What does it mean for you?
The Government’s vision is to create a system which provides pae ora (healthy futures) for all New Zealanders.
In practice this means ensuring access to community support services, specialist services no matter where you live, and digital services from home.
The Government also intends to honour Te Tiriti principles and obligations, and make sure we have a valued, well-supported and trained workforce.
Health Minister Andrew Little says the reforms are about creating a smarter, fairer, national health system – not about cutting spending or reducing the workforce.
“We need greater investment in health, not less, and more, not fewer, people working in the future health system.”
What are the main changes?
Our 20 current District Health Boards will be replaced by a new entity called Health NZ, which will be responsible for delivering a national health service including running hospitals.
Four regional divisions will complement national planning and consistent delivery of service across the country with local tailoring of primary and community care.
Māori Health Authority
A new Māori Health Authority will have the power to directly commission health services, monitor the state of Māori health and develop policy and strategy for Māori together with the Ministry of Health.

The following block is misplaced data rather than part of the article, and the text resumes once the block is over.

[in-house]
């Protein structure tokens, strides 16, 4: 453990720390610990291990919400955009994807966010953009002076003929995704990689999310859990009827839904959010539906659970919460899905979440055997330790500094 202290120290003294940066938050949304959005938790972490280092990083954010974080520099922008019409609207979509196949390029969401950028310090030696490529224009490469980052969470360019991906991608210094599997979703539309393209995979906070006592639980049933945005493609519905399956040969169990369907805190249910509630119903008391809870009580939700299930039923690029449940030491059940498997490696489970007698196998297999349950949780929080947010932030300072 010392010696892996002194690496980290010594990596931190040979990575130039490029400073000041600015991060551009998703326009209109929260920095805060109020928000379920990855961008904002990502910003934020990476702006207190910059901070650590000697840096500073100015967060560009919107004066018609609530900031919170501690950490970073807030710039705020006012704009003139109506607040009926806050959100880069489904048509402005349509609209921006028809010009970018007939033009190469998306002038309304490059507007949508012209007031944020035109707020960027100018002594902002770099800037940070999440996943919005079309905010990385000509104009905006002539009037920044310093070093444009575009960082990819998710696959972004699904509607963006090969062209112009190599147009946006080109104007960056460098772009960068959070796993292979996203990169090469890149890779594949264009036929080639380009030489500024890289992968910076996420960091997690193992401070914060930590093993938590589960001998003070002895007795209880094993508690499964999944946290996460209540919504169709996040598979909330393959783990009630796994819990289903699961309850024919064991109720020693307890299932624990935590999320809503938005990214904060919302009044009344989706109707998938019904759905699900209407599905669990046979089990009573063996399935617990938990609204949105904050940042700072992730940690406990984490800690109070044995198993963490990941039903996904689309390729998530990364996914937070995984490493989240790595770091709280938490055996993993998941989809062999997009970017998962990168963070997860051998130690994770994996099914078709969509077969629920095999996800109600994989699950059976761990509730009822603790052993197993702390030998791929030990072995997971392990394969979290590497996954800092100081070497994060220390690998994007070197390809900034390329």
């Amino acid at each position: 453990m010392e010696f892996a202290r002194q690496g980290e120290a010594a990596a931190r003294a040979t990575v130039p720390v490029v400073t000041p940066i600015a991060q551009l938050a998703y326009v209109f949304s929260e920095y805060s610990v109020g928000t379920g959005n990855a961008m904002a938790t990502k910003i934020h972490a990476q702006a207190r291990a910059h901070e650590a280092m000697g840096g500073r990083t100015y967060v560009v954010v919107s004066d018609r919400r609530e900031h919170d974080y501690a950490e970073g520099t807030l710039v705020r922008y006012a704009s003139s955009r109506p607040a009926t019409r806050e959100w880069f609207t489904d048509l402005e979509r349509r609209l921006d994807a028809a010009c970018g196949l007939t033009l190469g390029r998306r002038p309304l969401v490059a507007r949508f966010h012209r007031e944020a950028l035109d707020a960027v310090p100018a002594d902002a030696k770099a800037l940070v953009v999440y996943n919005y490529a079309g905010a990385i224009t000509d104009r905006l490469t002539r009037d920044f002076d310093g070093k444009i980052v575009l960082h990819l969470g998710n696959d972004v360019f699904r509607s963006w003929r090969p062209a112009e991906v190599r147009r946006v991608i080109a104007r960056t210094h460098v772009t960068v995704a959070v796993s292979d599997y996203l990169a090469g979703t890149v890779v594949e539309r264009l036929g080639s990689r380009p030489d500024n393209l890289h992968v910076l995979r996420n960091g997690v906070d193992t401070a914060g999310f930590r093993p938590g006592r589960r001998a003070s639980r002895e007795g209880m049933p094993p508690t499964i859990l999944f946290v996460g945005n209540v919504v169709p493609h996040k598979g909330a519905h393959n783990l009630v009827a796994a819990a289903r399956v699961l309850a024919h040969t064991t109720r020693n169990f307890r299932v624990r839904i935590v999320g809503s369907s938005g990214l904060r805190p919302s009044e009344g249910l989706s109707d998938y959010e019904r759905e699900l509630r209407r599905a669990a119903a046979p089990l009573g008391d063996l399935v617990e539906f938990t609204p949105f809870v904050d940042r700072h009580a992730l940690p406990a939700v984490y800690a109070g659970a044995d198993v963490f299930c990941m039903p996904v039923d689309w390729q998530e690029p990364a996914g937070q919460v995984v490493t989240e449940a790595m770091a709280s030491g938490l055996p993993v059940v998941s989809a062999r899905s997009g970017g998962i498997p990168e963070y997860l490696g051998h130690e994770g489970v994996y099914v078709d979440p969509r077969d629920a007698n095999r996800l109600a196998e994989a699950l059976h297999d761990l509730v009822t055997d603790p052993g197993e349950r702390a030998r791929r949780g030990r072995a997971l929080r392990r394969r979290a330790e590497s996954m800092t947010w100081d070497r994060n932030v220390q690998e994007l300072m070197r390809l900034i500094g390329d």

Public Health Agency
A new Public Health Agency will be created within the Ministry of Health. The agency will provide national leadership on public health and strategy. It will respond to epidemics, pandemics and other threats to public health.
Ministry of Health
The Ministry of Health will focus on monitoring performance, developing strategy and policy, and advising government, with commissioning and operational roles moved into Health NZ.
How will this affect DHB members?
From July 2022, Health NZ will become the employer for all current DHB staff.
Can I have a say about what happens next?
Many of you have already had a say in the reform. Since 2018 PSA members have conveyed your concerns to the government and provided ideas for improvement.
Your input as the changes are implemented is vital for the success of the new system. You can send your feedback to firstname.lastname@example.org.
How is the PSA supporting the change?
The PSA has established a Health Reform Working group composed of delegates from the DHB and CPS sector to influence the health reform.
A union oversight group will be established to make sure PSA members can participate and contribute at all levels.
The Health Sector Relationship Agreement Steering group, of which PSA is a member, will be actively involved.
Union input will be especially crucial to establish the culture, vision, and values of workers in the health system.
“This is an opportunity to be bold and address the inequities and frustrations we have been experiencing with the current system,” says PSA National Secretary Kerry Davies.
Our home support workers have some of the worst employment conditions in New Zealand, and the PSA is determined to help change that with a Fair Pay Agreement (FPA).
The PSA welcomes the Climate Change Commission’s advice that workers and unions help design a strategy that ensures the costs of transitioning to a low-emissions Aotearoa are shared fairly.